Seed Dispersal Project Ideas

Instructor: John Hamilton

John has tutored algebra and SAT Prep and has a B.A. degree with a major in psychology and a minor in mathematics from Christopher Newport University.

The following hands-on group projects for your middle school students will assist them in learning about seed dispersal, and help them understand why it is so important to the continuation of plant species.

Why Seed Dispersal Projects?

The concept of seed dispersal is absolutely crucial to the survival of plants in nature. Without seed dispersal, the chances of a plant species reproducing regularly are greatly reduced. The following four participatory group projects will assist your middle schoolers as they learn the five major methods of seed dispersal. By working in groups, they can learn from each other as well as from books and online sources. This will contribute to their understanding of how these methods of seed dispersal succeed in their objective.

Seed Dispersal Big Wall Mural

Materials: colored markers, pencils, and pen; Internet access; mural paper; tape

A big wall mural can add color and interest to your classroom setting for perhaps a month or even longer. Allow your students to work in small groups of 3-5 to research the five main methods of seed dispersal. While they are researching seed dispersal, tape the mural paper to various free portions of your classroom walls. Then allow them to begin drawing on the mural. When a new drawing is added to the mural, have that artist give a short presentation as to what the drawing depicts. As an ongoing supplement to the project, have your students keep journal entries chronicling how the mural has appeared to change over the course of time.

Collect Plant Seeds in Nature

Materials: labels, logbook, markers, tape, zippered plastic bags

To fully understand the concept of seed dispersal, it is best to go beyond the Internet and the pages of a book and find actual seeds in nature. In this project, your students will collect actual seeds they find outdoors. First, make sure your students know they are never to go into deep woods alone without adult supervision. They can look by themselves around their home, neighbors' homes (with permission), schools, and community parks. They can also check their pets fur for burs (which are seeds) and other types of seeds. Obvious examples of seeds include dandelions, acorns, and sunflowers. They can do research to learn of less obvious examples. Have the students put each sample in a zippered plastic bag, and label each sample. It is important they also note where they found each sample, as this is critical to them understanding the concept of seed dispersal. Have them ask themselves, 'how did that seed get there to that location' and 'which of the five main methods of seed dispersal was employed?' As the days move along, have the students place the findings around your classroom, so students can observe and discuss them. Next, have your students create one large logbook featuring all the different seeds they find, and place them alphabetically or in some other sort of logical order.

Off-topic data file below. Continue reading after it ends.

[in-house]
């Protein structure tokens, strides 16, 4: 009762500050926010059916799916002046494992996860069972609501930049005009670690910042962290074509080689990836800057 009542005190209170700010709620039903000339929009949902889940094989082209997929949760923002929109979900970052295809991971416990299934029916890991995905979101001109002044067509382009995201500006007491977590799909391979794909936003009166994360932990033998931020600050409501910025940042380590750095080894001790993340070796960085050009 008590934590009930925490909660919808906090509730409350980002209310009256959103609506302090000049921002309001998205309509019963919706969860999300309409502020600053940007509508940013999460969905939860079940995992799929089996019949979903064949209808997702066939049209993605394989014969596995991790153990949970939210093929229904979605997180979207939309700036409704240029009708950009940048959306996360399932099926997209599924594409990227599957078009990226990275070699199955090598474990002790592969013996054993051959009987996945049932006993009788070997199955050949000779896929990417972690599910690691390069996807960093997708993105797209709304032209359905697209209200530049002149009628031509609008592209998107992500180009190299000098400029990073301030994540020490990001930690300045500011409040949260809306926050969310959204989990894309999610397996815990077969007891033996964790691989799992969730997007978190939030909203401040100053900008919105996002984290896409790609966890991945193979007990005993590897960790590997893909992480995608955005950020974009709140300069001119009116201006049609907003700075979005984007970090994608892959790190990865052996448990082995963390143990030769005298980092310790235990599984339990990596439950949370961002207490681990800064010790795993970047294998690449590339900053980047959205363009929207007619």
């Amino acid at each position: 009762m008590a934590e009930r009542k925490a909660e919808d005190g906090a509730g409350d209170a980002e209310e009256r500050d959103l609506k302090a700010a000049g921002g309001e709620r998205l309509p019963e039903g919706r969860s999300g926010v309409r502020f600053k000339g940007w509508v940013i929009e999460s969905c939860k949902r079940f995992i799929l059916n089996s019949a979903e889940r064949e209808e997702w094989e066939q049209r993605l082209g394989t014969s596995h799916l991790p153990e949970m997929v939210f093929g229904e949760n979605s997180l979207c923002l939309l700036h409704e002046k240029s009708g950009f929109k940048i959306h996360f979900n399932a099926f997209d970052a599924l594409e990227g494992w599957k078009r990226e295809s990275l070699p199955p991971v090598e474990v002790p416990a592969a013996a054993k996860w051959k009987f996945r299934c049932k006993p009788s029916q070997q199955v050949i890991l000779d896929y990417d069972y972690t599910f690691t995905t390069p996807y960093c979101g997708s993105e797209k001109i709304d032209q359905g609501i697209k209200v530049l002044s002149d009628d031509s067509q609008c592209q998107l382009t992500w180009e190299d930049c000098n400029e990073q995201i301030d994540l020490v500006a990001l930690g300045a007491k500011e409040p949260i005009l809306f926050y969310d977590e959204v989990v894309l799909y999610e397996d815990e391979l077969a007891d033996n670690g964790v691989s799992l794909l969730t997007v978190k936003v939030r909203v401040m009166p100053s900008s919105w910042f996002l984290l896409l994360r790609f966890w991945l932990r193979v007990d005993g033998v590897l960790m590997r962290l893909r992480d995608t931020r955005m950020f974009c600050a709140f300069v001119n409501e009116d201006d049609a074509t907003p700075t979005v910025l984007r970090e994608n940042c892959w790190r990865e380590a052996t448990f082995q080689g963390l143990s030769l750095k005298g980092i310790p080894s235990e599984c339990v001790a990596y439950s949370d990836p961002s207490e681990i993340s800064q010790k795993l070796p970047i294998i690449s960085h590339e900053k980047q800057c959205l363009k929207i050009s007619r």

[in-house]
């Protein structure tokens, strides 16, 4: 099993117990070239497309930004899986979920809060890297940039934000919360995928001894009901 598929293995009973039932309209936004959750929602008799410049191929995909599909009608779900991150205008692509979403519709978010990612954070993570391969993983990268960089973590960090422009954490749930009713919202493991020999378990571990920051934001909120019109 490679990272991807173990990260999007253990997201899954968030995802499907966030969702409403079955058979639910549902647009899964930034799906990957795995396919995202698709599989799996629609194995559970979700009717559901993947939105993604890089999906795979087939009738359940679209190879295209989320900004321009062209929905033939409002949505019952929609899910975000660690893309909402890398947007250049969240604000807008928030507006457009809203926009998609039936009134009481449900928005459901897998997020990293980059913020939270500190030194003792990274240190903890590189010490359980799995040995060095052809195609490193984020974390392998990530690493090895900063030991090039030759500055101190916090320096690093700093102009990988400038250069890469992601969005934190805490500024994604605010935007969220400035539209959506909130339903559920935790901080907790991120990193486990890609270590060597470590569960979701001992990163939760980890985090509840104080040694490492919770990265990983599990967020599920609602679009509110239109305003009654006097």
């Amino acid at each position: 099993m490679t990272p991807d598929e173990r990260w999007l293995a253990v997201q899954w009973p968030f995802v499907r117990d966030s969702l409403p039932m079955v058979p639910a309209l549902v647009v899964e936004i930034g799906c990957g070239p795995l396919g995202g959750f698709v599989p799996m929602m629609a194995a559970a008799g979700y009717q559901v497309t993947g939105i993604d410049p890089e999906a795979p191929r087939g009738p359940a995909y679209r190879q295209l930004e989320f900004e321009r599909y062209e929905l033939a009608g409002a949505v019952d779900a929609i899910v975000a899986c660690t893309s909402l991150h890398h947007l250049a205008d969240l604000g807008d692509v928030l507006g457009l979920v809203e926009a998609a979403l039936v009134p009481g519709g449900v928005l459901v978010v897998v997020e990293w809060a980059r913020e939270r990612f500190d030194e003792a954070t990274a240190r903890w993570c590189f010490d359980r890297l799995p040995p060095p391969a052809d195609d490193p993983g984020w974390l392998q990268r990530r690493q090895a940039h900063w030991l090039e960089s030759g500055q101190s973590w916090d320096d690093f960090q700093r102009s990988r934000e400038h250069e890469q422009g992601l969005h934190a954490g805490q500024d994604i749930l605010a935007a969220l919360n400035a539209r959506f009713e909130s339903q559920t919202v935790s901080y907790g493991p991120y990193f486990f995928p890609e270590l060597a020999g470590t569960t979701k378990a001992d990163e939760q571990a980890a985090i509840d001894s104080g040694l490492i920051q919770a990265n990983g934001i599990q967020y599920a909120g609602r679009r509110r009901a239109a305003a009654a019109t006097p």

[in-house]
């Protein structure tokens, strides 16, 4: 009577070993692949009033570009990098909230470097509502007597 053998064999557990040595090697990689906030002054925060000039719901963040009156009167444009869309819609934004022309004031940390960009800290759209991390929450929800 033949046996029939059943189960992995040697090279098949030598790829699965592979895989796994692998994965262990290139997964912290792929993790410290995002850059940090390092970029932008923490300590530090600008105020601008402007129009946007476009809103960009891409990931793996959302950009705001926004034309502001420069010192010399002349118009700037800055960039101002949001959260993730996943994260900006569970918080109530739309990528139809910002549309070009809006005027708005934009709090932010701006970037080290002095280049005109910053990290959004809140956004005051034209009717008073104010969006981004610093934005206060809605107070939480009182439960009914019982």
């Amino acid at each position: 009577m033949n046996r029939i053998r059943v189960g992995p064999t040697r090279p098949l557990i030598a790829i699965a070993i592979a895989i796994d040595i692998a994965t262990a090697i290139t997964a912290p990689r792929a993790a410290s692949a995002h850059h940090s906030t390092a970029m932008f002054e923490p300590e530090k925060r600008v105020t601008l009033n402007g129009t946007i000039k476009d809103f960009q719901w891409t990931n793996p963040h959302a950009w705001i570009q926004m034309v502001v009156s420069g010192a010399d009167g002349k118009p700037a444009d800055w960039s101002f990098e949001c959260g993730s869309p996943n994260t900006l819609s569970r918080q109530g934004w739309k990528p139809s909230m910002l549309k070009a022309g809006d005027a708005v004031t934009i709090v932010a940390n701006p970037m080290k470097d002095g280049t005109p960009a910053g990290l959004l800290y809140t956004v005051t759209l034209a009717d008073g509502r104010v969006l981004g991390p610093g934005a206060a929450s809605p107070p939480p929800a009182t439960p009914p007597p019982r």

Seed Dispersal Experts

Materials: colored markers, Internet access, posterboard

First divide your students into five groups, and let each group know they are to study in detail one of the five main methods of seed dispersal (animals, force, gravity, water, and wind). Have your students try to find as many details about their respective method as possible. Some questions you could pose to your students include:

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